COLUMNS

  • Music

    SO SO DEAF

    WHAT IS THE DIFFERENCE between being boring and being uninteresting? Panda Bear’s show at Pioneer Works earlier this month, during which he played almost exclusively material drawn from his 2018 EP A Day With the Homies and his 2019 LP Buoys, left me wondering which of those adjectives best describes his musical sin. Noah Lennox (aforementioned Panda Bear, and member of Animal Collective), with the help of Person Pitch (2007) producer Rusty Santos, built the nine tracks on Buoys out of repetitive acoustic guitar strumming, a few samples, a deep, almost inaudible bass, and his wheedling voice.

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  • Diary

    Frieze-Frame

    HOLLYWOOD HAS ITS MOMENTS. Just when you think Tinseltown has exploded into an overpriced, overdeveloped, overcrowded nightmare, the sun peeps through the clouds onto Griffith Park’s Hollywood sign, then the snowcapped Angeles Crest mountains in the distance, and the spring-rain-cleaned boulevards glow anew with the promise of discovery so that average folk and A-listers alike can nestle once more into LA’s apocalyptic, disorienting glamour. Hollywood’s posh movie studios feign immunity to this dysfunctional cycle, however: Inside iron gates are immaculately groomed grounds, with golf carts

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  • Interviews

    Jane Benson

    Cutting, splitting, and reassembling, be it fake plants, national flags, musical instruments, or W.G. Sebald’s Rings of Saturn, Jane Benson engages with the experience of displacement, and a sense of loss and longing. Her series of sculptures titled “A Place For Infinite Tuning,” 2015, consists of fractured objects that are tentatively balanced—they look like they might fall at the pull of a thread. Her first monograph, which shares the same title, will be published next month by Skira and contains texts by Steven Matijcio, Sara Reisman, and Nico Israel. Here the artist speaks about the making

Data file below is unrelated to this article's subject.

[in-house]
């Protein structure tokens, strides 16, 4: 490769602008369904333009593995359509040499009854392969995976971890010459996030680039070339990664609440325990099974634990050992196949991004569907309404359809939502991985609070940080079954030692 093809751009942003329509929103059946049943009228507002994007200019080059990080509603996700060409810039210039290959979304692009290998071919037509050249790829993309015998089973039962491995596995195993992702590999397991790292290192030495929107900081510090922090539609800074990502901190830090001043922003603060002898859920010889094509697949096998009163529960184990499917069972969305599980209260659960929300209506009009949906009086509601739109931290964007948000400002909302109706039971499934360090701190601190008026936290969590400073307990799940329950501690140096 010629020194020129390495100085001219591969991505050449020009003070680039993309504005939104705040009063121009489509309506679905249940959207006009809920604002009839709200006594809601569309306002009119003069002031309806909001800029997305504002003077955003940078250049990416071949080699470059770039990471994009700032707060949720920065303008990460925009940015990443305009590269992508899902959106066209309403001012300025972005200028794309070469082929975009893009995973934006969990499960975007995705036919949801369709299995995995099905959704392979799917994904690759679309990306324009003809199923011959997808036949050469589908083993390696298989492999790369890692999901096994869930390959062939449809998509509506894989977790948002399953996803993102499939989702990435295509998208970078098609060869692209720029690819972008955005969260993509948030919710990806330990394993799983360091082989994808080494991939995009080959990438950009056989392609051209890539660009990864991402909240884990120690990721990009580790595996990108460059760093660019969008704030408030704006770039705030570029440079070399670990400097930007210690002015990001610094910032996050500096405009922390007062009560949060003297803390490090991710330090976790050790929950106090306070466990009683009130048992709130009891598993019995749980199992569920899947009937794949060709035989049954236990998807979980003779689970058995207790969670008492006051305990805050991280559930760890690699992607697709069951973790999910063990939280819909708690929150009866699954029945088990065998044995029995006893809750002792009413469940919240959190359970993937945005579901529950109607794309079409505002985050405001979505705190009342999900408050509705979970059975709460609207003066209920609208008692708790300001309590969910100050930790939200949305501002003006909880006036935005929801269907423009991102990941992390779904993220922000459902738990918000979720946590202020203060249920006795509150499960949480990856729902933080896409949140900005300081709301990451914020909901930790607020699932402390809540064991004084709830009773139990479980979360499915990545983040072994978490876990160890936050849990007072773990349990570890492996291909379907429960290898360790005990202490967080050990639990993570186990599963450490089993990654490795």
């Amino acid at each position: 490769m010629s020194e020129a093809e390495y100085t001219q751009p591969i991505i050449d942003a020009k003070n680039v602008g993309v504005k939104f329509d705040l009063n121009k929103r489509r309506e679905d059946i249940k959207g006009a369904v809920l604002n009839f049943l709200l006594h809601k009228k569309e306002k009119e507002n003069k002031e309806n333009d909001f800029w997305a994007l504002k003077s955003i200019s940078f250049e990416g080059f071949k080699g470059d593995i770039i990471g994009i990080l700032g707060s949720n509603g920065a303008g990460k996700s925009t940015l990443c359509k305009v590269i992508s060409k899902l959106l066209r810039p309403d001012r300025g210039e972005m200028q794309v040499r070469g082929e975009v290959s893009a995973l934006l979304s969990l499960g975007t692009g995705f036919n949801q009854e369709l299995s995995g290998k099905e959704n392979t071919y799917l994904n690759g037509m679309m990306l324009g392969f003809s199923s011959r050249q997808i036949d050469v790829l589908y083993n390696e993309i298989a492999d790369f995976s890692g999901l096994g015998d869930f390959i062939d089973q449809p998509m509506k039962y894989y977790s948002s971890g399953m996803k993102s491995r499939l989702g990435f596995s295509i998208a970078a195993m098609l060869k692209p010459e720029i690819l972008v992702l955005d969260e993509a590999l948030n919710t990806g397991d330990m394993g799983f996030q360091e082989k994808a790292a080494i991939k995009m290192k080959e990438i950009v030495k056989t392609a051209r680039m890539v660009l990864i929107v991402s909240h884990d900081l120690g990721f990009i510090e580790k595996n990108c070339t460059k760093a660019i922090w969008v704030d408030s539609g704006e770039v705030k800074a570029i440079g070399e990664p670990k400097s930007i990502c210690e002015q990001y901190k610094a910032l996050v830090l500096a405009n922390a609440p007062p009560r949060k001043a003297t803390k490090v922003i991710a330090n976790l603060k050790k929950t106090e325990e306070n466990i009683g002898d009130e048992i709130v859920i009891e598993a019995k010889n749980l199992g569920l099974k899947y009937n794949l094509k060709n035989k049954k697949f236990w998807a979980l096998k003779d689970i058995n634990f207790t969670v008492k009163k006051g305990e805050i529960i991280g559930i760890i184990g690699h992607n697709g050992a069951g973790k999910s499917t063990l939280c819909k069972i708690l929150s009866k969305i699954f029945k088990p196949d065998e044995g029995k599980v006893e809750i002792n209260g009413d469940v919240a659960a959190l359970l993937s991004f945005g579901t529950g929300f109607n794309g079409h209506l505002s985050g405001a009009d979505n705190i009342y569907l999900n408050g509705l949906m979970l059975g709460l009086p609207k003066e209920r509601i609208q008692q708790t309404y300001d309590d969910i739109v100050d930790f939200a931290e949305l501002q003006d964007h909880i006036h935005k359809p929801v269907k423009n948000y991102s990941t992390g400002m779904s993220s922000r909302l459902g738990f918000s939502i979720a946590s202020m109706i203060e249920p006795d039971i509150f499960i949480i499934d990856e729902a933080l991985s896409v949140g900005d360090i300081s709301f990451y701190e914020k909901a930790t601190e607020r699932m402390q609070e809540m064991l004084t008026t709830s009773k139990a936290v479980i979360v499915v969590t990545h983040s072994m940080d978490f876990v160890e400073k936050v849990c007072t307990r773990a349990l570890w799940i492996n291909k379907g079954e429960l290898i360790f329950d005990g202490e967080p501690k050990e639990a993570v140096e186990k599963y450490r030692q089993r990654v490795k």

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  • Film

    Metafictions

    I SAW FEWER FILMS THAN USUAL at this year’s Berlin International Film Festival, or “Berlinale,” for the simple reason that there was little in the program that interested me. I suspect I’m not alone. Especially among those of us coming to Berlin from Rotterdam, which—along with Locarno—is one of the continent’s second-tier festivals that increasingly manages to upstage Berlin’s first-tier status. One can only hope that the pronounced lapse in the quality of the programming that critics have been bemoaning in broken-record mode for years now will finally be allayed in 2020, when Carlo Chatrian

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  • Interviews

    Keren Cytter

    One feels continuously jolted by an element of disjunction in Keren Cytter’s work. In her videos, for instance, subjects interact with each other, but the potential for intersubjectivity seems simultaneously to be stripped away. Things happen, sometimes over and over, but never within the breadth of typical temporality. Bringing together a selection of her videos, children’s books, animations, and drawings, Cytter’s solo exhibition at the Museion in Bolzano, Italy, “Mature Content,” is on view through April 28, 2019.

    I MADE THREE ROOMS at the Museion in which to show my films, with the entrances

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  • Film

    Based on a True Story

    SO FAR, IT’S RAINING REALITY at this year’s Berlin International Film Festival (or “Berlinale,” for short). If only someone would invent an umbrella that protects against blades, bullets, and toxic masculinity! The world would certainly be a better place, but then what bitter truths would be left for all these cinematic bigwigs to unpack?

    Among the most talked-about films this year is the latest from Fatih Akin, The Golden Glove—named after the trashy Hamburg pub that Fritz Honka frequented in the early 1970s. Honka enjoyed drink and the company of middle-aged to elderly prostitutes, most of them

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  • Interviews